Appointed sixth secretary-general of the United Nations in November 1991, Egyptian lawyer, academic, civil servant, and diplomat Boutros Boutros-Ghali (born 1922) sought to reassert the leadership role of the United Nations in contemporary world affairs.
Boutros Boutros-Ghali was born on November 14, 1922, into one of the Egyptian Coptic community's most influential and affluent families. His father, Yusuf, served at one time as the country's finance minister, while a grandfather had been premier of Egypt from 1908 until his assassination in 1910. Boutros-Ghali's own cosmopolitanism and fluency in English and French, in addition to Arabic, can be traced to his patrician upbringing and formal schooling. After completing a law degree in 1946 at Cairo University, he spent the next four years in France, earning diplomas in higher studies in public law and in economics, as well as a Ph.D. in international law from Paris University in 1949.
Returning to Egypt, Boutros-Ghali became professor of international law and international relations at Cairo University. During his 28 years in academia he was a Fulbright scholar at Columbia University (1954-1955) and director of the research center at the Hague Academy of International Law (1967-1969). In addition to participating in many international conferences and delivering guest lectures at prestigious universities abroad, from Princeton to the Warsaw Institute of International Relations and Nairobi University, his list of scholarly publications ran to over 100 articles on foreign policy problems and at least 12 books. Membership on the UN Commission of International Law (1979-1992) gave him a better understanding of the workings of that body, which would serve him later in his career.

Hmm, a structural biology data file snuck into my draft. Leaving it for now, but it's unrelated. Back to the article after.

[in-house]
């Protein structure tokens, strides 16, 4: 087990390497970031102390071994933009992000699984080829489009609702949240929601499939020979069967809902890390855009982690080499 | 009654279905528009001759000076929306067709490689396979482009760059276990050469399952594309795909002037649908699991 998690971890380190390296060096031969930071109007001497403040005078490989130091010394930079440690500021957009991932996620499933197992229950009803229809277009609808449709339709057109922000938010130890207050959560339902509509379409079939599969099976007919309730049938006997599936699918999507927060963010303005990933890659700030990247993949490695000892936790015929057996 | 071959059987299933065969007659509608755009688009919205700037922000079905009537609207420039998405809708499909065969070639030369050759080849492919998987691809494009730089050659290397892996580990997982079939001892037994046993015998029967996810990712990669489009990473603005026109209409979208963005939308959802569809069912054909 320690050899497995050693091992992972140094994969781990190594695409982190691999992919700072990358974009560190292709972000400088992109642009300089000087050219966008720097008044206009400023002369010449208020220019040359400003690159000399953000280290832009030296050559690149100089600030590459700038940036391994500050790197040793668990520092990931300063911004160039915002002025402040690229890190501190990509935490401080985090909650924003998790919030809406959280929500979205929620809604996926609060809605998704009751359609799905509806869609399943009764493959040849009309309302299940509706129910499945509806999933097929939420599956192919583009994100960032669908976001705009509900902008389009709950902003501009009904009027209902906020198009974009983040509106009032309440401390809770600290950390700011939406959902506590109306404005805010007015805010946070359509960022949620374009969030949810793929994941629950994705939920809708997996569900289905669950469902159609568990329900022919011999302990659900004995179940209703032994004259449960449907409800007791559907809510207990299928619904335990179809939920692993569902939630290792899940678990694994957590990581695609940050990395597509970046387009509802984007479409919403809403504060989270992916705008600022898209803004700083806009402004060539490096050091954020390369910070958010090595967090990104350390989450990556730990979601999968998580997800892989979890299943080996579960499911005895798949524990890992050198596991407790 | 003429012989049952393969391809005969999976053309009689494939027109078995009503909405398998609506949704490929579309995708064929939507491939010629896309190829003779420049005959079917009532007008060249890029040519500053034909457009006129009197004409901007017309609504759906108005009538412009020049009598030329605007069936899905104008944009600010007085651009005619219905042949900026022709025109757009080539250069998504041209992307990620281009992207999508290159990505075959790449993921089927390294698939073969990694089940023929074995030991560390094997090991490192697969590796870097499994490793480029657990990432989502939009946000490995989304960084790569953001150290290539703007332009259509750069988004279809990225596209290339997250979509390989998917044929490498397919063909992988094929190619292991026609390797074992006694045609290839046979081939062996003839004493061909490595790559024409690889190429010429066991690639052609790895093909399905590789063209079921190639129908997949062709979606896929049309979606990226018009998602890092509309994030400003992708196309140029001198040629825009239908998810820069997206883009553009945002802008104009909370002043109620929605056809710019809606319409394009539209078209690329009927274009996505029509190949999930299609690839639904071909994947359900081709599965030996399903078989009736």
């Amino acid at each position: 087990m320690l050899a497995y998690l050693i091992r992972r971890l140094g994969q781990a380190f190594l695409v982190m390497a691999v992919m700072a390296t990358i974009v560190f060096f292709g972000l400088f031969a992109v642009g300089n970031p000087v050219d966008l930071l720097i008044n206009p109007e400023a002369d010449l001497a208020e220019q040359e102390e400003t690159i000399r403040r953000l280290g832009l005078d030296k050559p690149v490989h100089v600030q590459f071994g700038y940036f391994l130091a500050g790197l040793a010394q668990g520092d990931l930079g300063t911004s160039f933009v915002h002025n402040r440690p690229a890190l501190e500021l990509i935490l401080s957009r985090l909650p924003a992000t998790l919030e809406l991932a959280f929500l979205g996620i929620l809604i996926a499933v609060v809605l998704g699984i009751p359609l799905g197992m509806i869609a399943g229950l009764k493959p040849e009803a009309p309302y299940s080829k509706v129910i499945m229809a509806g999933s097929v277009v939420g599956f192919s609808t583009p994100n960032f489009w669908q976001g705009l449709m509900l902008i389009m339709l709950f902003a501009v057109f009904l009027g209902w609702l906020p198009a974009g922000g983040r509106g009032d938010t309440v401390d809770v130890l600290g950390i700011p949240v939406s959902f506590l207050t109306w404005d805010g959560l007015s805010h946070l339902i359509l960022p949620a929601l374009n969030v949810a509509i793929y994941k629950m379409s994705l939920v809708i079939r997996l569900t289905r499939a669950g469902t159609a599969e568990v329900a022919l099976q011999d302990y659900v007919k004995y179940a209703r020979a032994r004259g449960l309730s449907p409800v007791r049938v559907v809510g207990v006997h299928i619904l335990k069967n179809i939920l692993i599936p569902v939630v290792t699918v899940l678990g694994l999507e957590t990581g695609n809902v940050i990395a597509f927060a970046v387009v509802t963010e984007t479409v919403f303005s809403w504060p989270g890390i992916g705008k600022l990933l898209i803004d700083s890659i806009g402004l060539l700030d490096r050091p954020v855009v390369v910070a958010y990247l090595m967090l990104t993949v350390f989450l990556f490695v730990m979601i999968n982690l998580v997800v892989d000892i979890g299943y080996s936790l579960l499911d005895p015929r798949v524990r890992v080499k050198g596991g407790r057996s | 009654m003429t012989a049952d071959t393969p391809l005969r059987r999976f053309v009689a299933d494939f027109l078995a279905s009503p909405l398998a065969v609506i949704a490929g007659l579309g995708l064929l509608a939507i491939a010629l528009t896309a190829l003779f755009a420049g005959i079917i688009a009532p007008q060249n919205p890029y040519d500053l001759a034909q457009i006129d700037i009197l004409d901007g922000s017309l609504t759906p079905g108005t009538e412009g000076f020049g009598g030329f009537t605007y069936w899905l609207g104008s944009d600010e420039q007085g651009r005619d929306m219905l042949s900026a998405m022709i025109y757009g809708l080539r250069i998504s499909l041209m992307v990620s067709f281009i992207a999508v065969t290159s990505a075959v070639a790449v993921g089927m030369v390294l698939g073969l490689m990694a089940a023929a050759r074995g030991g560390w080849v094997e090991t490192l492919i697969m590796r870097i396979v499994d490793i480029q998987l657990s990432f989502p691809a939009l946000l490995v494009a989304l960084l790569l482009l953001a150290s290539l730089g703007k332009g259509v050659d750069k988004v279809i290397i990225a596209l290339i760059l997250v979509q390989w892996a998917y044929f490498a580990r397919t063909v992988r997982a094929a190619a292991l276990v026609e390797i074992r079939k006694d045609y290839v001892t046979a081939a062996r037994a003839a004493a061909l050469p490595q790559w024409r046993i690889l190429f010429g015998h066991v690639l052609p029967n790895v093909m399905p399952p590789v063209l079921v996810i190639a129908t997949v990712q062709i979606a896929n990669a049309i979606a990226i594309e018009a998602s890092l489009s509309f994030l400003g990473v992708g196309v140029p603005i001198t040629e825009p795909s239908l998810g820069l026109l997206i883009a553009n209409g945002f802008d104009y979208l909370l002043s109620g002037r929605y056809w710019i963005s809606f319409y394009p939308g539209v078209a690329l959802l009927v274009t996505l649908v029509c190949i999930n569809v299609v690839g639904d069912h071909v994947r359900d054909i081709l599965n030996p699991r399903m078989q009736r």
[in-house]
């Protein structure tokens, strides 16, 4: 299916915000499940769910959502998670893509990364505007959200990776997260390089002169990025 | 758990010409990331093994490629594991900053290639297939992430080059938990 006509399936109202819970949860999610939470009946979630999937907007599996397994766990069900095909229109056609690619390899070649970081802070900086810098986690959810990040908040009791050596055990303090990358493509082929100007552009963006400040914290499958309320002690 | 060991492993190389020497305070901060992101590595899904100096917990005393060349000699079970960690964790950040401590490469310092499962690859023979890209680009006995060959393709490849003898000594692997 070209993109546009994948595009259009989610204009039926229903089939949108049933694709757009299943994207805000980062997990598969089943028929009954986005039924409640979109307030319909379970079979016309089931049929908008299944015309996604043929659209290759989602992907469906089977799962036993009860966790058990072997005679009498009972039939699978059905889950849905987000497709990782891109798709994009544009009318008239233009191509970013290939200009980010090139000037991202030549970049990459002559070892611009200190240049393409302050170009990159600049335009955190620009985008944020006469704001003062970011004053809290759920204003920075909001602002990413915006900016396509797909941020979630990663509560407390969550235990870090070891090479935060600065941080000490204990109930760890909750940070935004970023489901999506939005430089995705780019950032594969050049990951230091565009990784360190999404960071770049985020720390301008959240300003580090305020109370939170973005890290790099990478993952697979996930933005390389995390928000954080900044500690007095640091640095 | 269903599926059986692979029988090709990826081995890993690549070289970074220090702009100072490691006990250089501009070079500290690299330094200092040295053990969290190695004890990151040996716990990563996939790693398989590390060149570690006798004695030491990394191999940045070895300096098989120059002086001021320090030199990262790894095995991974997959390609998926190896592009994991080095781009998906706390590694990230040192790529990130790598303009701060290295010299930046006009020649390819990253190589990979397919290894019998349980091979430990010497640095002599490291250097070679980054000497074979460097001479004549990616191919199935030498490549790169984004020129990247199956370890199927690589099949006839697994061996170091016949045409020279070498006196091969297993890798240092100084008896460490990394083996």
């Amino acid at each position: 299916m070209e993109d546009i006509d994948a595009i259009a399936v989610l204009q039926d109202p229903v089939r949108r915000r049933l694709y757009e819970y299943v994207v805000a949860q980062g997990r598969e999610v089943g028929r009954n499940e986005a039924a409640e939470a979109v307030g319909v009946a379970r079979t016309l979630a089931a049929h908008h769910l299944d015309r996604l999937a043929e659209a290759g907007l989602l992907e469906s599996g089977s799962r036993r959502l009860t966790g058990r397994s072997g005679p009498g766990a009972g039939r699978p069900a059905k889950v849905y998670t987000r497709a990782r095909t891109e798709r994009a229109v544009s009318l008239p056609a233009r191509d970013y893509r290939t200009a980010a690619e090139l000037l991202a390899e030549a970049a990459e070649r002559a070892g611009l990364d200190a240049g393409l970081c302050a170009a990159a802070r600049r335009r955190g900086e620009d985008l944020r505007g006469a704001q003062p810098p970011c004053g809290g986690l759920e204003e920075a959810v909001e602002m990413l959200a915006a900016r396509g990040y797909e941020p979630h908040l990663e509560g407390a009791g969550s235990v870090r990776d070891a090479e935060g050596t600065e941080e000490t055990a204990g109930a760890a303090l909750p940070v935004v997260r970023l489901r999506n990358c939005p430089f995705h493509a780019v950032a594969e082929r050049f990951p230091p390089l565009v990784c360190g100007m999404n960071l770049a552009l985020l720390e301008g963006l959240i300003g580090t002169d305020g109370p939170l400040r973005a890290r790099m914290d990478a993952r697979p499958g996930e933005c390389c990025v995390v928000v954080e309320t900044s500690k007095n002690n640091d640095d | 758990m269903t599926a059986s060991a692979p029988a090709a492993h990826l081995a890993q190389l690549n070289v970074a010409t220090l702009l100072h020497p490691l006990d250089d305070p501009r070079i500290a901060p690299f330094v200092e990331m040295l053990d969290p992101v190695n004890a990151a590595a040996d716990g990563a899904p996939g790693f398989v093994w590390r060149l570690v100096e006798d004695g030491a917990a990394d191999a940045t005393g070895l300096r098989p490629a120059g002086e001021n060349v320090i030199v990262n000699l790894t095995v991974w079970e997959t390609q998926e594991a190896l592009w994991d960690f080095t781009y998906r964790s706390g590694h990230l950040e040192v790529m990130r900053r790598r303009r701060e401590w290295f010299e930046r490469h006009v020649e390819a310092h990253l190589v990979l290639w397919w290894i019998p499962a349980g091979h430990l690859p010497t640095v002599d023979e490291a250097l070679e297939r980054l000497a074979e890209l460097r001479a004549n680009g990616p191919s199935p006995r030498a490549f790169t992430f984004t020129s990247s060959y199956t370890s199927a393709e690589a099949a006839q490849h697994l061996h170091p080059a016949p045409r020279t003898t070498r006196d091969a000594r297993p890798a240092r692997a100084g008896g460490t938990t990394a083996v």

Boutros-Ghali left academia in October 1977, with what proved to be an exquisite sense of timing. Appointed minister of state for foreign affairs, he accompanied President Anwar Sadat on the historic journey to Jerusalem on November 19, 1977. Then he attended the Camp David peace summit the following September as part of the Egyptian delegation. During the 1980s he was also involved in domestic politics as a leading member of the National Democratic party and as a delegate to the Egyptian parliament from 1987. In May 1991 President Husni Mubarak promoted him to deputy prime minister for international affairs and minister of state for immigration and Egyptian expatriates. However, this deepening involvement in Egyptian national and external affairs ended toward the close of 1991 with the invitation to head the United Nations.